We’ve said before that 1 Timothy was written to the new Pastor, Timothy, with instructions on how the church should be run and structured. But does that mean that the personal qualities that your Pastor possesses are only for him to have, and nobody else in church should be displaying them?
11 Command and teach these things. 12 Let no one despise you for your youth, but set the believers an example in speech, in conduct, in love, in faith, in purity.13 Until I come, devote yourself to the public reading of Scripture, to exhortation, to teaching. 14 Do not neglect the gift you have, which was given you by prophecy when the council of elders laid their hands on you. 15 Practice these things, immerse yourself in them, so that all may see your progress. 16 Keep a close watch on yourself and on the teaching. Persist in this, for by so doing you will save both yourself and your hearers.
We see some pastoral prerequisites that we should all really be taking to heart;
Command and teach these things – the teachings and truths of Jesus (3.16) are to be incontrovertible in the life of the Pastor, in the life of the church, and in your life too.
Let no one despise you for your youth, but set the believers an example in… – if Timothy was God’s man for that church, then his age was irrelevant.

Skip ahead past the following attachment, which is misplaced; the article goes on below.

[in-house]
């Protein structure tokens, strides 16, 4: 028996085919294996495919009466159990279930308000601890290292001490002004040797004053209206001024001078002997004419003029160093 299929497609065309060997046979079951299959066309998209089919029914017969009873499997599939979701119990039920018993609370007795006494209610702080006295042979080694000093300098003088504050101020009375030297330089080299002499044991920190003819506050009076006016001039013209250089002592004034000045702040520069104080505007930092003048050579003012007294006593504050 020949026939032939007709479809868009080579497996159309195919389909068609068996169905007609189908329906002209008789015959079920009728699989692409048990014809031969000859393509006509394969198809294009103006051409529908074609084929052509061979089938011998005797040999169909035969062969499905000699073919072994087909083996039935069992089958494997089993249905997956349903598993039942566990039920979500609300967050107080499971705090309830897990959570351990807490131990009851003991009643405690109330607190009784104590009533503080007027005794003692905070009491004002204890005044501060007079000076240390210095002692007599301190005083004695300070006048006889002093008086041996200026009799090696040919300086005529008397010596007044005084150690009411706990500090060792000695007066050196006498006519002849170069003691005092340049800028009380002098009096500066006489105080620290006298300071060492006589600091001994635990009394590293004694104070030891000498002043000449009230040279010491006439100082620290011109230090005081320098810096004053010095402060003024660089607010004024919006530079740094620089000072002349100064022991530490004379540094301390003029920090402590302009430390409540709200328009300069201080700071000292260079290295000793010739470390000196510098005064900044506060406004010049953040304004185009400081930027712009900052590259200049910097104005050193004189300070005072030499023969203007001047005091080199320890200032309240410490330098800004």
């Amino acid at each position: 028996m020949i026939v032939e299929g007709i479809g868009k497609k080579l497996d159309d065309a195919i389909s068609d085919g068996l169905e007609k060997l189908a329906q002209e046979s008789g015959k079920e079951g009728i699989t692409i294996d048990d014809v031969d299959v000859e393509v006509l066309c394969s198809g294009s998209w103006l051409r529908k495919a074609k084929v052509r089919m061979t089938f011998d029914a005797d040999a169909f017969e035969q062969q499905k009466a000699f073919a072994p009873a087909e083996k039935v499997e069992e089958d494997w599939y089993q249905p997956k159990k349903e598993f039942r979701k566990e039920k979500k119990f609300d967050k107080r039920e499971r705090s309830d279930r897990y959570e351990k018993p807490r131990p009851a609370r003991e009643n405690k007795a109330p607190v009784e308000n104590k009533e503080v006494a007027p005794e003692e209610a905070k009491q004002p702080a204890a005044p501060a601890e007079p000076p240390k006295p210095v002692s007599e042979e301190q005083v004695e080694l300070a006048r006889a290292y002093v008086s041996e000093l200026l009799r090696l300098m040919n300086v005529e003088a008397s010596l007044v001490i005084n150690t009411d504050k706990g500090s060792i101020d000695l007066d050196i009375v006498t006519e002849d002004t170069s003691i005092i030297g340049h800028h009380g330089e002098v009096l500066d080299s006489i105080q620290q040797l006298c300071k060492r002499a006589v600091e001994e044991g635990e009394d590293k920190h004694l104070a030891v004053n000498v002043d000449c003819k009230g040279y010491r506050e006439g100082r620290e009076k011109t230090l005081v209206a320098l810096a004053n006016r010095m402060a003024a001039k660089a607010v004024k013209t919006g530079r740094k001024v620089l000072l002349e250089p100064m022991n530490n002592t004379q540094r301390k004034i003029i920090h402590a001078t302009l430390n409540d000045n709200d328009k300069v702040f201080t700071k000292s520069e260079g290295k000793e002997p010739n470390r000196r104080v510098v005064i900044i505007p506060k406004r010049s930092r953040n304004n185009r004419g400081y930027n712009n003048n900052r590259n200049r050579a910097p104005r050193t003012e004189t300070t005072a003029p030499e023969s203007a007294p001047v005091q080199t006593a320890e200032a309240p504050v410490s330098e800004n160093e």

As for Timothy, as for you;
if God wants you to do something for Him, you are never too young or too old.
Keep a close watch on yourself and on the teaching – we should all be constantly evaluating ourselves in light of the teachings and truths of Jesus, and asking the Holy Spirit to work in us to change what needs to be changed.
The teaching here refers to the full counsel of God’s Word, all that is taught about Jesus, all that refers to Jesus, all that guides us to Jesus. The main job of the Pastor in your church is to present the teaching, the doctrine, the truths of the Word of God. We should all, today and every day, seek to live in the light of the teaching, and each of us should be concerned with both ourselves and our Christian brothers and sisters.
Charles Spurgeon told this story whilst preaching on a Sunday evening, the 19th of June, 1870,
I have been thinking while I have been preaching to you, this evening, of my own self awhile, and I shall turn my thoughts to myself and any others who are preachers or teachers, and who try to do good to others.
Years ago Hamburgh was nearly half of it burned down, and among the incidents that happened, there was this one. A large house had connected with it a yard in which there was a great black dog, and this black dog in the middle of the night barked and howled most furiously. It was only by his barking that the family were awakened just in time to escape from the flames, and their lives were spared; but the poor dog was chained to his kennel, and though he barked and thus saved the lives of others, he was burned himself.
Oh! do not you who work for God in this church perish in that fashion. Do not permit your sins to enchain you, so that while you warn others you become lost yourselves. Do see that you have the godliness which has the promise of the life that is to come.
And now, you who really desire to find godliness, remember, it is to be had in Christ, and only in Christ.